After a median time on study of 35.2 months, the median PFS and OS were not yet reached. At 30 months, the estimated PFS rate was 96% (95% CI, 76.5-99.5) and the estimated OS rate was 97% (95% CI, 78-99.5).
Findings from this study were the basis for establishing the phase III RESONATE-2 study. Additionally, data from a group of patients with CLL in the PCYC-1102-CA trial who received at least one prior therapy (n = 48) were the basis for an accelerated approval for the drug in February 2014, which was followed by a full approval and a new indication for high-risk patients with 17p deletions in July 2014, based on the phase III RESONATE trial.
Prior to the CLL indications, the FDA initially grated an accelerated approval to ibrutinib as a treatment for patients with mantle cell lymphoma (MCL) who had received at least one prior therapy in November 2013. In late January 2015, the FDA expanded this indication to include the treatment of patients with Waldenström’s macroglobulinemia.
In March 2015, Abbvie announced the acquisition of Pharmacyclics, the developer of ibrutinib. Under the terms of the agreement, AbbVie paid $261.25 per share for Pharmacyclics, which totaled $20.2 billion. When the deal closed in late May 2015, von Borcke, the former head of Global Marketing at AbbVie, was made the president for Pharmacyclics.
Prior to the acquisition, AbbVie's lead cancer agent was the Bcl-2 inhibitor venetoclax (ABT-199), which is in late-stage development in collaboration with Genentech. Additionally, the company is developing the PI3 kinase inhibitor duvelisib. Both investigational agents are being explored in similar settings as ibrutinib.
"Over the past several years we've made tremendous progress in treating CLL, thanks in part to therapies such as Imbruvica," Richard A. Gonzalez, chairman of the Board and chief executive officer at AbbVie, said in a statement. "Based on the results from RESONATE-2, Imbruvica continues to demonstrate its strong value and we are very optimistic that it will eventually move into the frontline treatment setting, becoming an alternative option to chemotherapy for previously untreated CLL patients."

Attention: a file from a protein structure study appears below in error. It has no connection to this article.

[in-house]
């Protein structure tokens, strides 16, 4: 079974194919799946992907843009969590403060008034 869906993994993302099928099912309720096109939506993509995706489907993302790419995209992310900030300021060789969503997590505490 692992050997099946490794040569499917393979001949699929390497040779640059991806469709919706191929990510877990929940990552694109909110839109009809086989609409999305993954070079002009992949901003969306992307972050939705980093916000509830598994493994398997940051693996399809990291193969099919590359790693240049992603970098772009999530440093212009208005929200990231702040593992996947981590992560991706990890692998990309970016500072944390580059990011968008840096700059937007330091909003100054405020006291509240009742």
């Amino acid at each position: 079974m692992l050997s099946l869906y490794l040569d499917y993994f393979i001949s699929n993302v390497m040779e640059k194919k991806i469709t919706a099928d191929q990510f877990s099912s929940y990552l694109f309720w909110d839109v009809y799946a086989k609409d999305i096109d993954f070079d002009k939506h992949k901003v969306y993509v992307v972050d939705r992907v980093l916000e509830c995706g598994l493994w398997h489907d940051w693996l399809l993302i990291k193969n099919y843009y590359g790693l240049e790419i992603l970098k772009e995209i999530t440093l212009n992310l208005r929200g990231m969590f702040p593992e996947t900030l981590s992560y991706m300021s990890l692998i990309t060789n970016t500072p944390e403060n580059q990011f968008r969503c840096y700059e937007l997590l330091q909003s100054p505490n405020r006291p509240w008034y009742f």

In a preclinical study presented at the 2014 ASH Annual Meeting, the combination of ABT-199 and ibrutinib had activity in circulating tumor cells from patients with CLL and MCL. In this analysis, the combination induced cellular apoptosis in 23% of samples compared with 3.8% for single-agent ibrutinib and 3.0% with ABT-199. Clinical trials assessing the combination are planned.
Ibrutinib, as a single agent or in combinations, is the topic of extensive clinical trials across a number of settings, including 13 phase III clinical trials. Within the next year, AbbVie anticipates new indications for ibrutinib in the first-line setting for patients with MCL and CLL. Additionally, within the next 3-5 years, indications are anticipated in diffuse large B-cell lymphoma, follicular lymphoma, and multiple myeloma.